The equivalent of a SQL Server database name in Oracle would be a schema, but that won't help in this case, as you don't specify the schema in an Oracle connection string.
You would either use the
(SERVICE_NAME=orcl) part to connect to an Oracle Database Instance (which in part corresponds to a SQL Server instance) or you would insert an alternate
(SID=<ORACLE_SID_on_server>) just under the
(SERVICE_NAME...) portion of the connection string.
An alternate solution is to use the other parameter
(GLOBAL_NAME=<ORACLE_SID_with_Domain>) in the connection string.
But let's start from the beginning. When an Oracle Database Administrator installs an Oracle Database Instance, then they will generally define a name for that instance. The instance is created and contains a heap of internal tables/views and other data dictionary objects. This corresponds to the SQL Server instance (in most cases).
After the initial setup, developers will create schemas and load (user/schema) objects into the newly created schema. The developers will then decide what
GRANTs to assign to individual logins (users). This is what corresponds to a SQL Server database (in most cases).
When using a connection string, you are actually connecting to an Oracle Database Instance (in most cases). The login / user you use to initiate the connection will determine what you see in the database instance (e.g. which user schemas).
Answering Your Questions
Where is the database name?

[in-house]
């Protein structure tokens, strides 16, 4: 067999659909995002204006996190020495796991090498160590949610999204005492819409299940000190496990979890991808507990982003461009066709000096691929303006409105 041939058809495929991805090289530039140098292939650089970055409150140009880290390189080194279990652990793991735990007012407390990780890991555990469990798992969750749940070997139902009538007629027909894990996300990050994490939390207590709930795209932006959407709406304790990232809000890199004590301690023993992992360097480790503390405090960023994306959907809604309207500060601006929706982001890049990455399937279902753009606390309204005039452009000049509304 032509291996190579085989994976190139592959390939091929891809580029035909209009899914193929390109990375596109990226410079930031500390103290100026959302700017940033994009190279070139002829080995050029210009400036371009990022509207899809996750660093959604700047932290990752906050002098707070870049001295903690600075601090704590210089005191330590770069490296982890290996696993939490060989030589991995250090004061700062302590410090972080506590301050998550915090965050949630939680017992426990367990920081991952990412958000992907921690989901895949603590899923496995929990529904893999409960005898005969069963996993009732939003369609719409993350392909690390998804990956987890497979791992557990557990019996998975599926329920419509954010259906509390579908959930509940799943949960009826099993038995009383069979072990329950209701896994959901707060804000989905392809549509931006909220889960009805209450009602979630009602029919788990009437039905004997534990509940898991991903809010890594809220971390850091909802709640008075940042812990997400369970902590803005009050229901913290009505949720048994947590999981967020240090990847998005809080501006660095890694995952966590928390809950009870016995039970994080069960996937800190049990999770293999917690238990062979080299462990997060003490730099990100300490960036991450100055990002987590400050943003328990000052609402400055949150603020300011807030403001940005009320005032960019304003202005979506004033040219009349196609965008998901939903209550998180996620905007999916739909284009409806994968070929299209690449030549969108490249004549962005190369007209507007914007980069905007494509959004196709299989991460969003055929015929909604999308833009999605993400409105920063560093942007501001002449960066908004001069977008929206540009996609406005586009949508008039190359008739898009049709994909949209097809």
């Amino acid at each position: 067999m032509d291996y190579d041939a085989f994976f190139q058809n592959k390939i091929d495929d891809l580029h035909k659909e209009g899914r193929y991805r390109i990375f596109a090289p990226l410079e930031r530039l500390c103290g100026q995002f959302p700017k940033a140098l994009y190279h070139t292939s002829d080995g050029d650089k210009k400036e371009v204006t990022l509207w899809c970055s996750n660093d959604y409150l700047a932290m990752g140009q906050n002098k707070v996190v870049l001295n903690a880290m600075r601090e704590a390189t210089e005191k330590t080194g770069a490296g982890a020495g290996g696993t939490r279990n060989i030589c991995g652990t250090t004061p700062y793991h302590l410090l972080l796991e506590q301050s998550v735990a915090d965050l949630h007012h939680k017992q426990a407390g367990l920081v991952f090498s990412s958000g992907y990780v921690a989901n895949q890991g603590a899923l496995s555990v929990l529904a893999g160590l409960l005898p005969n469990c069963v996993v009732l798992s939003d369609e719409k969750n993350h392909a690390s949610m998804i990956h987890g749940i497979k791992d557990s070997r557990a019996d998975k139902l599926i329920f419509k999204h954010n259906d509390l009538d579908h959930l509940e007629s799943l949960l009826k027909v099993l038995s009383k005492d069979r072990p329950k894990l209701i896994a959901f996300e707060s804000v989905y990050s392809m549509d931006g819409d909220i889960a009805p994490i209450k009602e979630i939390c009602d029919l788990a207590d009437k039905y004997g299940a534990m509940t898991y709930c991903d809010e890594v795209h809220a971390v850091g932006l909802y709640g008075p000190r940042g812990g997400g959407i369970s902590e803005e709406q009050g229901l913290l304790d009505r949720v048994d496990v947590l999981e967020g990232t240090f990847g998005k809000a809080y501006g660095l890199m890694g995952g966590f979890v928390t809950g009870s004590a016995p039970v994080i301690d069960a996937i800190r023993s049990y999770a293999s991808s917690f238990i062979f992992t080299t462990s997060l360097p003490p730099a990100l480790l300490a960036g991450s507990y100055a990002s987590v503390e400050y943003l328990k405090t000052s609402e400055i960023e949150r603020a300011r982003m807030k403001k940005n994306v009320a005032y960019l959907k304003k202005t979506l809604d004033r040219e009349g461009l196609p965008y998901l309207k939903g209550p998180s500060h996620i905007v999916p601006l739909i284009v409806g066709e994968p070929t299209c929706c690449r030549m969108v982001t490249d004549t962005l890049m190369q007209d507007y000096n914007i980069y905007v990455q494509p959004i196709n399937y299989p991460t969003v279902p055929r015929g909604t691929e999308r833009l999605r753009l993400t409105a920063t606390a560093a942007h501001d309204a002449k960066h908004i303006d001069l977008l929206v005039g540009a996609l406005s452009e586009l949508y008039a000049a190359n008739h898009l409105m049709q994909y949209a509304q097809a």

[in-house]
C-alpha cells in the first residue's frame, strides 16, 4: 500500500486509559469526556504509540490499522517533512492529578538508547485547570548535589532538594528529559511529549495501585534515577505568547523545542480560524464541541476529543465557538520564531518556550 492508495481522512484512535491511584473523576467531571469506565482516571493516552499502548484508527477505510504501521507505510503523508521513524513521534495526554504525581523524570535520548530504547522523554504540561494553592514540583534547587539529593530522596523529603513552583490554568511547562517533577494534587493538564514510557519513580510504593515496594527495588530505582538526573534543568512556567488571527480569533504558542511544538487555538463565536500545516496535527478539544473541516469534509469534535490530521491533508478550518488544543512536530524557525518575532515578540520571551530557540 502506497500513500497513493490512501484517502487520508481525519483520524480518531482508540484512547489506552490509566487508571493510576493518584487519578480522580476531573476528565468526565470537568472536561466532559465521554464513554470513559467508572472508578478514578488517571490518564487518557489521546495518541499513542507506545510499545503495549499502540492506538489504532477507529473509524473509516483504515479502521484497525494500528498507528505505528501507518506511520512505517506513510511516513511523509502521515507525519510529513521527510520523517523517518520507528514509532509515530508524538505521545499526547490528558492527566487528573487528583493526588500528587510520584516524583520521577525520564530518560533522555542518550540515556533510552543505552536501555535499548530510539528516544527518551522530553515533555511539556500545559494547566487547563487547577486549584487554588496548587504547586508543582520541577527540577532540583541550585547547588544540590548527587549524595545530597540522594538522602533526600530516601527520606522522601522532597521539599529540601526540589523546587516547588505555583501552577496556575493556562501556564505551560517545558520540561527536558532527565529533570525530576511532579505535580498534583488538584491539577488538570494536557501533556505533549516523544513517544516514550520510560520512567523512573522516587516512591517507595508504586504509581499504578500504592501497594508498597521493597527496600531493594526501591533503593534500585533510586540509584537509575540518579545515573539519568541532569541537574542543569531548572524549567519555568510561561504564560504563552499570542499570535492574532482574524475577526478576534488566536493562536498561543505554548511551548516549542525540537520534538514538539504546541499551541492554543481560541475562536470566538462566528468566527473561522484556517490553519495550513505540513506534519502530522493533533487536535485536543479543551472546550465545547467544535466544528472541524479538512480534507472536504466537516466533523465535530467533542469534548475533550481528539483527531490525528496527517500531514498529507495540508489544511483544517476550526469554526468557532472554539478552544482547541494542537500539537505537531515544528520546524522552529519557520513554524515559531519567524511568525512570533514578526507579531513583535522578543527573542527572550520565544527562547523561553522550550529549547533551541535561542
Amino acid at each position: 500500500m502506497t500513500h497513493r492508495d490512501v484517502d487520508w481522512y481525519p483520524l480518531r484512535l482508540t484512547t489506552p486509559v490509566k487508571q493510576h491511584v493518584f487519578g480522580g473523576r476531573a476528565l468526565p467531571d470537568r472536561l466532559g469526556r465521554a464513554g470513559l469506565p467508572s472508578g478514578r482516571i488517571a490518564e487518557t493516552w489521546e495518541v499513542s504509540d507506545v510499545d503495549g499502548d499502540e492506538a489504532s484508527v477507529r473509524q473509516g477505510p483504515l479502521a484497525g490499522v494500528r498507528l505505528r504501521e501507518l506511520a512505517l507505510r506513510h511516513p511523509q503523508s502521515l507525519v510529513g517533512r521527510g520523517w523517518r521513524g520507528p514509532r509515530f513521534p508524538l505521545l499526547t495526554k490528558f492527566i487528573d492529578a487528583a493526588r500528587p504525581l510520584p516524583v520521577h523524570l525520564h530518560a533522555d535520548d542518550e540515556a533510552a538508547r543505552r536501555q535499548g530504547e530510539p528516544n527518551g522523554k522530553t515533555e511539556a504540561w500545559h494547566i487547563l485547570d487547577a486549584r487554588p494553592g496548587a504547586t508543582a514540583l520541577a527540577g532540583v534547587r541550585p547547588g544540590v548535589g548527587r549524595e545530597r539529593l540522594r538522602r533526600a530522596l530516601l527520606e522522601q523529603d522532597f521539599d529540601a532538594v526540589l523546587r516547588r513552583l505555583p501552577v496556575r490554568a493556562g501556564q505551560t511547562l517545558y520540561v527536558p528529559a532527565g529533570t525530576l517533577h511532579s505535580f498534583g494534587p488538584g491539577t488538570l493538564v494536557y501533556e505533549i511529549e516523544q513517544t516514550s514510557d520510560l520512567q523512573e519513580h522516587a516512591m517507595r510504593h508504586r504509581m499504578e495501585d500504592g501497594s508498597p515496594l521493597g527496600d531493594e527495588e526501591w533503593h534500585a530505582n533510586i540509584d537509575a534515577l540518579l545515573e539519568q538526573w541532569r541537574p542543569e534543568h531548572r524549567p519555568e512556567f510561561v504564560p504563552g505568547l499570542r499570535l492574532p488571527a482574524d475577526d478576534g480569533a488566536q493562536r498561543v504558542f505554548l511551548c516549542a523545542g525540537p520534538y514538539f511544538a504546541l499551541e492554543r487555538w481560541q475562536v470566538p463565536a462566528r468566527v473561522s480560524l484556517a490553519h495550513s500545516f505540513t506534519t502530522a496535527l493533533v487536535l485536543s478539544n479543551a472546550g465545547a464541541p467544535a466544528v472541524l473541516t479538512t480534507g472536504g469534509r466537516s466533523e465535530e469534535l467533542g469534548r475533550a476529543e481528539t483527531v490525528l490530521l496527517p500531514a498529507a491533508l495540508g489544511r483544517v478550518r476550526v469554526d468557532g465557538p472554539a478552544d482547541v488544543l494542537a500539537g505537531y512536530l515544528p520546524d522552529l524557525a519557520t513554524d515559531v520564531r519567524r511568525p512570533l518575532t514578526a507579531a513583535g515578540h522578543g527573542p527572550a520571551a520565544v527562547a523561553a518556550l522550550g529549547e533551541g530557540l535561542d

In your case the
SERVICE_NAME is the parameter you are looking for. This is the name of the Oracle Database Instance. In your case
orcl. However, this could be just a default value. Ask your Oracle DBA for the correct name of the Oracle Database Instance on your server with the IP address
You could alternatively supply the following parameters:
These parameters have to match the defined parameters of the Oracle Database instance. Ask your Oracle DBA for this information.
MSSQL has server, instance, user, password parameters.
See my explanation above.
What is "datasource" in this case?
Data Source is normally the name you give to the defined connection string. It can be compared to a CNAME / Alias in DNS terms. It's just a name you can give to the portion of the connection string you are defining. I name the following example
OR19PROD and added the
GLOBAL_NAME parameters for your convenience.
A user could now connect to the
OR19PROD alias (TNSNAME.ora entry) which would redirect to the correct server.